Beyond the Hole In the Wall
Discover the Power of Self-Organized Learning
This book can be downloaded and read in Apple Books on your Mac or iOS device.
Ten years ago, educator Sugata Mitra and his colleagues cracked open a hole in a wall bordering an urban slum in New Delhi, installed a networked PC, and left it there for the local children to freely explore. What they quickly saw in their ‘Hole in the Wall’ experiment was that kids from one of the most desperately poor areas of the world could, without instruction, quickly learn how the PC operated. The children also freely collaborated with each other, exploring the world of high-tech online connectivity with ease. It was the dawning of Mitra’s introduction to self-organized learning, and it would shape the next decade of his research. This important update on Mitra’s groundbreaking work (which provided the inspiration for the Oscar-winning film Slumdog Millionaire) offers new research and ideas that show how self-directed learning can make kids smarter and more creative. He also provides step-by-step instruction on how to integrate it into any classroom. It’s an important lesson that could reshape our schools and reinvigorate our educational system. With a foreword by Nicholas Negroponte, founder of both MIT's Media Lab and the One Laptop per Child Association.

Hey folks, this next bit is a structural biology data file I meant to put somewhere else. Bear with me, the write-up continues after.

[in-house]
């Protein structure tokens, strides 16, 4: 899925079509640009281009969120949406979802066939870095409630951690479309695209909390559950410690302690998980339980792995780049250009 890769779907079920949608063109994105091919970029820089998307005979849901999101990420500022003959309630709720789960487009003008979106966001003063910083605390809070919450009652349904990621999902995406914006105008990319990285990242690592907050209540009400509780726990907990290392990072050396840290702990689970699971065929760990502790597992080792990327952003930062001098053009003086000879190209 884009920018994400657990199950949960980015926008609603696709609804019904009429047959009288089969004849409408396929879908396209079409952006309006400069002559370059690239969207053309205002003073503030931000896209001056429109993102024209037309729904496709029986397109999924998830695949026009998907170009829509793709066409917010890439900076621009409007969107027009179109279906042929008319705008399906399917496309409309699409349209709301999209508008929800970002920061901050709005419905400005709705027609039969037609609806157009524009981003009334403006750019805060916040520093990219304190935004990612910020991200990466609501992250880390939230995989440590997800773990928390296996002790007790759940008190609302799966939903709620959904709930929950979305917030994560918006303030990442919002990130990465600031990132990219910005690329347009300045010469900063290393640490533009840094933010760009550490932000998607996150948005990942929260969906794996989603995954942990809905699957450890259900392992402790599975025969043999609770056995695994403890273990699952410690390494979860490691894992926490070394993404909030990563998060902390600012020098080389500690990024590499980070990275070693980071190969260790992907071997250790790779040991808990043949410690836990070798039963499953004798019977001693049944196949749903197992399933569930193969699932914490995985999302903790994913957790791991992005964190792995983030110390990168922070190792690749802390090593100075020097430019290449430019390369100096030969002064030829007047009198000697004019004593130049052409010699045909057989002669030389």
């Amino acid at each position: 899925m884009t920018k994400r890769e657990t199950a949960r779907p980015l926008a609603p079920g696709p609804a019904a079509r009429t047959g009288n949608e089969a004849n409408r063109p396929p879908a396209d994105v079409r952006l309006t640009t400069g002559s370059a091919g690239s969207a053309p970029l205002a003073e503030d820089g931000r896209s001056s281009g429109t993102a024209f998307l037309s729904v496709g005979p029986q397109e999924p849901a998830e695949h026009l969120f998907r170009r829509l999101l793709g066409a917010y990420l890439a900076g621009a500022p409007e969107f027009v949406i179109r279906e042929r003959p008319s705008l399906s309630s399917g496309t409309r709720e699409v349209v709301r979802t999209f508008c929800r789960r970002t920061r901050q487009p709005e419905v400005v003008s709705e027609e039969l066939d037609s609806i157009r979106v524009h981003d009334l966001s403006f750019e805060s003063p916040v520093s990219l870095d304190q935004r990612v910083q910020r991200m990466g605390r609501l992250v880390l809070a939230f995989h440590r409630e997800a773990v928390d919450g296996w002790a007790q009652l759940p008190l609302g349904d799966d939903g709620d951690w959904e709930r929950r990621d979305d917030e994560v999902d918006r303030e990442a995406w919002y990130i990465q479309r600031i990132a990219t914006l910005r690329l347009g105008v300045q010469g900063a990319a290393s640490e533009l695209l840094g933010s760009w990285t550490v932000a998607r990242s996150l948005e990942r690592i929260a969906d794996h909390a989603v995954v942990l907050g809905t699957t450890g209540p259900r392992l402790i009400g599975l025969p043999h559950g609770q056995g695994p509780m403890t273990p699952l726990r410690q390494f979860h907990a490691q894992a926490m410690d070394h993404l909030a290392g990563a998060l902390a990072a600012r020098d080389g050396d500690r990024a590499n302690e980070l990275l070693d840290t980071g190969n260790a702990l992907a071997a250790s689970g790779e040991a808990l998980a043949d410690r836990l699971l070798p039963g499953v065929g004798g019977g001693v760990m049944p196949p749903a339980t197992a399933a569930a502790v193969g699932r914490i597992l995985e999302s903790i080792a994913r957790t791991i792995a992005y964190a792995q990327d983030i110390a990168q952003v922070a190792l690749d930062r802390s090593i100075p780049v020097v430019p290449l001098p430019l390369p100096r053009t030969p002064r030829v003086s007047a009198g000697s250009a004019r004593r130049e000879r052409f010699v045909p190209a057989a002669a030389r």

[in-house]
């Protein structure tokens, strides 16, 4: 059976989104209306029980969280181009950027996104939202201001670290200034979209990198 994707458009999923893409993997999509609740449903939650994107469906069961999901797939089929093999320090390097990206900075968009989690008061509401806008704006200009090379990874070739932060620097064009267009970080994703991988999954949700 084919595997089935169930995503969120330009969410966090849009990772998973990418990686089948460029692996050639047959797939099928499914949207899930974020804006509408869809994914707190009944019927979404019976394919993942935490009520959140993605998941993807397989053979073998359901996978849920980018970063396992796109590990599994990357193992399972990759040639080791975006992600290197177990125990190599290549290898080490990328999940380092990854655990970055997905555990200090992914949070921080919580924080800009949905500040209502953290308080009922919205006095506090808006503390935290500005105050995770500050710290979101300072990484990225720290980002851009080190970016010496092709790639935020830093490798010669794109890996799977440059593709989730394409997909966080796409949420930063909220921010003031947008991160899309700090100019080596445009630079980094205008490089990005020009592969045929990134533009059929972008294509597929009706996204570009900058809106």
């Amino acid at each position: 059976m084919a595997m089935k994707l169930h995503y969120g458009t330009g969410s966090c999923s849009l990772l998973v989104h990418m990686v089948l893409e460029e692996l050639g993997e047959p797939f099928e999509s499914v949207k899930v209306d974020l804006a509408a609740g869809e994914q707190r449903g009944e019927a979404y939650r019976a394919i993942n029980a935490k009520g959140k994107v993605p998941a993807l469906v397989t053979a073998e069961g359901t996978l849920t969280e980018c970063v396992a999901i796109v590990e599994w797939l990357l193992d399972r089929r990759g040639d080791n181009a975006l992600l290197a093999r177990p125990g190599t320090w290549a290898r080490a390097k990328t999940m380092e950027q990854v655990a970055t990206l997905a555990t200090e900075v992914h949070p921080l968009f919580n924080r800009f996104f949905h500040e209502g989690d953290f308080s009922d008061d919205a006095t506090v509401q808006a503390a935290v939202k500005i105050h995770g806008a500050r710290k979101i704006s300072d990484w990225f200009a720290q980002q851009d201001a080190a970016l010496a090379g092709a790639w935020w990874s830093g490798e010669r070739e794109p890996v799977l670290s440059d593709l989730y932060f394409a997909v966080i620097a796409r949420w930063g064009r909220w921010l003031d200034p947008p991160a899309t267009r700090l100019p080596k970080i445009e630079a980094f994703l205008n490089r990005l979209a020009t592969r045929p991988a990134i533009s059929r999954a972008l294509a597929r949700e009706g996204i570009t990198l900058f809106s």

Sugata Mitra - Beyond the Hole In the Wall
I can't wait to hear what he discovers by giving kids access to iPads. This work is so important and so needed. Please keep going!
Overall, a great book.
This Ebook is very informative and educational. It emphasizes children's capabilities for self-actualization and curiosity. In the middle it deviates on a small tangent describing self-organizing systems and consciousness, but even that is enjoyable to read. Occasionally the viewpoint switches to that of a child living 50 years in the future that is somewhat related to what the text describes. The side-story culminates in her discovery of an emergent, self-organizing system that she created by accident (enlightenment? The ascension from human to god hood?). I don't fully agree with all of the ideas outlined in this book, but I do believe that there are some very powerful ideas that are absent from our current education system. I predict that it would well for subjects like history and some science, but poorly for subjects like pure mathematics and grammar (despite his claims that video conferences would improve English fluency). Perhaps math could be approached from a more practical perspective like computer programming (following with his technology theme). Anyway this was well worth the $3, and it was entertaining for the hour or so that it took me to read it. I highly suggest purchasing it.